📚 A Haunting and an Ancient Monolith 📚

Hey there, lovely reader!

I went to the pictures last week to see Kenneth Branagh's A Haunting in Venice. I don't go to the movies that much. It's too loud. I am probably the only person who takes her earbuds with her, switches them to noise cancellation, and can still hear the soundtrack perfectly fine.

But I did go a month ago. It was the first time in three years I had been. The theatre had been updated and I sat in a nice squishy recliner seat. I had never had an issue with the seats at the cinema up to then, but now sitting in anything else to watch a movie for two and half hours seems completely unacceptable. The recliners for A Haunting in Venice were heated.

I liked the movie. I wasn't sure I would. It's based on Agatha Christie's Hallowe'en Party although I understand the film has adapted the story a lot.

It's quite a dark movie. I had to shut my eyes a few times (it's possible that might have been due to watching it lying down on a heated seat in the dark) and there were a lot of creaky doors and other spooky noises, but it held my attention, the cinematography was great, and the ending was good. All in all, I was pleased I went.

I would recommend the film. Especially if you get heated recliners to watch it in. Just make sure you've had a nap before you go.

Jigsaws and the state of writing

I started a new jigsaw puzzle last week. It's a 748 piece panorama of Stonehenge.

I love Stonehenge. I love the strangeness, the mystery of it. I love how when you drive over the hill on the A303 in your car/computer on wheels, this ancient monolith is just there . . . sitting in a field by the roadside. It is a spectacular scene and my breath is always taken away by it whenever I see it.

I've had this particular jigsaw for ages and was so looking forward to doing it, reliving memories as I did so. I've spent four hours on it so far. This is how far I've got.

I think it's the most difficult jigsaw I've ever done. Harder than this one, and that was hard.

With this Stonehenge jigsaw, multiple pieces have the capability of connecting with one another. As I attempt to do the edges comprising of entirely grass and sky, even when pieces fit, I don't know if I've got the right ones together. I'm tempted to give up. But I remind myself of last week.

I'm at the stage of “how do I thread this particular needle” of writing a book. I've got an early draft but it always needs something, a lot actually, before it's ready. When I get stuck or I need to chill out, I go to my jigsaw table a couple of feet from my writing desk. But last week's jigsaw was tough too.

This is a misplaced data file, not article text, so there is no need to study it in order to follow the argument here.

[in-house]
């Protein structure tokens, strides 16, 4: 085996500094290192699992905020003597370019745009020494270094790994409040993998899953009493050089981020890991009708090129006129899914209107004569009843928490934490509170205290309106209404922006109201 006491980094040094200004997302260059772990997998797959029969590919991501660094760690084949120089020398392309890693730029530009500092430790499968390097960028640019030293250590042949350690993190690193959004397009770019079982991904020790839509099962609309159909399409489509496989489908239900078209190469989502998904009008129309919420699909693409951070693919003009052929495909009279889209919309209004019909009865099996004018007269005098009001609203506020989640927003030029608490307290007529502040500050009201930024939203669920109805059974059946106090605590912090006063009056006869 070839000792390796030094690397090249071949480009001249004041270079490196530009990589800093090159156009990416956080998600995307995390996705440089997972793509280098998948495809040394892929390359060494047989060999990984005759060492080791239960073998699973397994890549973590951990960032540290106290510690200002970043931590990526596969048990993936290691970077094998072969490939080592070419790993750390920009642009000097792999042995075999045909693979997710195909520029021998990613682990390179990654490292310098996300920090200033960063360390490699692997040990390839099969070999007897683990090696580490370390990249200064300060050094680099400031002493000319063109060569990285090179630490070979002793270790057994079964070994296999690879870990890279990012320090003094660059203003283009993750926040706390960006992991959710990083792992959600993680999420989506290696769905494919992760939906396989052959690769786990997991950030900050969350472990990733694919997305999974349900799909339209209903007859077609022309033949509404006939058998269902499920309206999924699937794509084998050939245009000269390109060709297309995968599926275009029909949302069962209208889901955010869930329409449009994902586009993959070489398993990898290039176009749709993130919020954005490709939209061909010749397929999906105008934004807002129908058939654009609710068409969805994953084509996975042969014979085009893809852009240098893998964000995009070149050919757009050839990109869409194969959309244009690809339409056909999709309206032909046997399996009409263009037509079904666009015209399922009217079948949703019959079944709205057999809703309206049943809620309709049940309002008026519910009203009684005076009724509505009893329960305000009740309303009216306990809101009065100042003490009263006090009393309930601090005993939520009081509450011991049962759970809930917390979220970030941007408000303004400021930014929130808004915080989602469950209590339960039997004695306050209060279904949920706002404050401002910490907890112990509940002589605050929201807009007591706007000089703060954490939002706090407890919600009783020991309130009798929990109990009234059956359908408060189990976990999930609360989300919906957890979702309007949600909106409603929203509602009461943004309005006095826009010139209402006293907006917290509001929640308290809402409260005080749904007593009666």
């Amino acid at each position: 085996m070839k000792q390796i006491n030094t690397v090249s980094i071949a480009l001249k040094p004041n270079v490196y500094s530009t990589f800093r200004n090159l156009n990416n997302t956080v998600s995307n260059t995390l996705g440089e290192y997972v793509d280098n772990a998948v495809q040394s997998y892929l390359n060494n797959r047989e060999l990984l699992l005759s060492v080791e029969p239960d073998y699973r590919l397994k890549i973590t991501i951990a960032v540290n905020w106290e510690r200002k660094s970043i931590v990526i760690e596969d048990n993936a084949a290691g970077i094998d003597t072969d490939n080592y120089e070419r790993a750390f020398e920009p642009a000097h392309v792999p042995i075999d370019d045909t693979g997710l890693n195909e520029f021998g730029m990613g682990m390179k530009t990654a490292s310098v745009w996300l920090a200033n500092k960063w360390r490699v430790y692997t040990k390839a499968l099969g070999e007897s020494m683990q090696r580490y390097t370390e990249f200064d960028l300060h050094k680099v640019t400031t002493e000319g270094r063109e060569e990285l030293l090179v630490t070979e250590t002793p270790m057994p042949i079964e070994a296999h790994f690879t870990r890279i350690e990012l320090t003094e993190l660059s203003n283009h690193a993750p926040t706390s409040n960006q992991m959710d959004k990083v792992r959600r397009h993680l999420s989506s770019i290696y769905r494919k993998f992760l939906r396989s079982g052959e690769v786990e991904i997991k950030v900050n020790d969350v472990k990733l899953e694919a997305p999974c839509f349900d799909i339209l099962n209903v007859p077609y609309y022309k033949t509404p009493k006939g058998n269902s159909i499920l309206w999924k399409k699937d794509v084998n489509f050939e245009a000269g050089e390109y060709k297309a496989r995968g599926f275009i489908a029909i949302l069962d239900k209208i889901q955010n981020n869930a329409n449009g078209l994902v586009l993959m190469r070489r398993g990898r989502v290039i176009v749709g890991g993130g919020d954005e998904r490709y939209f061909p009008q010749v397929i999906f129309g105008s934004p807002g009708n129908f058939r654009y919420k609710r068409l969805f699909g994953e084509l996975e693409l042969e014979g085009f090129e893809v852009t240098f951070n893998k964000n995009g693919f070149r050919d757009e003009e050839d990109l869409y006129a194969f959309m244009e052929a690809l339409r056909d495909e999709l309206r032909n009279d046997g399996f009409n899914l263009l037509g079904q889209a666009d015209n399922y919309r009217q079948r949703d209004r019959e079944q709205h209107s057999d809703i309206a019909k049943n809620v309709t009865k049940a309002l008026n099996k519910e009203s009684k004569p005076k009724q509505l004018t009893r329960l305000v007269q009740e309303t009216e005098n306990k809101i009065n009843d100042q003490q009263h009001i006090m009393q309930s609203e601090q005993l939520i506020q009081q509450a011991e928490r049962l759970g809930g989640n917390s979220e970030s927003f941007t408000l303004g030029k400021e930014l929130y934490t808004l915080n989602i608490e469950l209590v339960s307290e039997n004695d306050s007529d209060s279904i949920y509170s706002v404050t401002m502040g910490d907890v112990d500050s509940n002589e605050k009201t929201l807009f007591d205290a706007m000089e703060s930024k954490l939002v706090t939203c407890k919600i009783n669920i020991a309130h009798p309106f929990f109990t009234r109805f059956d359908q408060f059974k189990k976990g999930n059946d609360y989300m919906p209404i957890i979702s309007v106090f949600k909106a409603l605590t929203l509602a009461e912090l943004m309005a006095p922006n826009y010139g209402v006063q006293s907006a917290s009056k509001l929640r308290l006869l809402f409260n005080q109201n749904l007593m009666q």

“Christmas at Hogwarts” was only 500 pieces, but they were uniquely shaped with lots of indistinct visuals. I got really frustrated with it. But I kept at it.

Slowly, by reviewing the pieces I got to know them. This always happens. I might have to cast my eye over each one ten, fifteen, or twenty times but eventually my mind gets familiar with each piece and very gradually I come to know where they should go.

Writing a book is just like that. I know that now. (I didn't back when I first started and would want to tear my hair out.) Now I ride out the frustration.

I live with the tension of not knowing how my draft will get from good to great, because I know if I just keep at it, I'll get there. As Winston Churchill said, “If you're going through hell, keep going.”

The journey of writing a book isn't generally hellish, but it is full of bumps and craters. And I simply have to keep on until the elements of a plot, the facets of a character, and the right expressive words come together to form a cohesive picture story.

Eventually “Christmas at Hogwarts” did come together as I knew it would. But Stonehenge? I'm not so sure. Could this be the first jigsaw I abandon? Or should I keep at it?

Graham Audiobooks

I'm delighted to announce that the first four stories in the Inspector Graham series are now available as audiobooks. This had been a long time coming and I'm delighted they are now on the Amazon/Audible shelves. Narrator Matt and the team are cracking on and the rest of the books will follow. Links to the audiobooks are below. Click on them and listen to a sample.

The Case of the Screaming Beauty Audiobook

The Case of the Hidden Flame Audiobook

The Case of the Fallen Hero Audiobook

The Case of the Broken Doll Audiobook

The Inspector David Graham Mysteries Collection 1 – Books 1-4

Right, back to it for me. Writing, jigsaw, cup of tea, even. I'll be back next week with more news, stories, and who knows what!

Happy reading!

Chaos in Cambridge by Alison Golden
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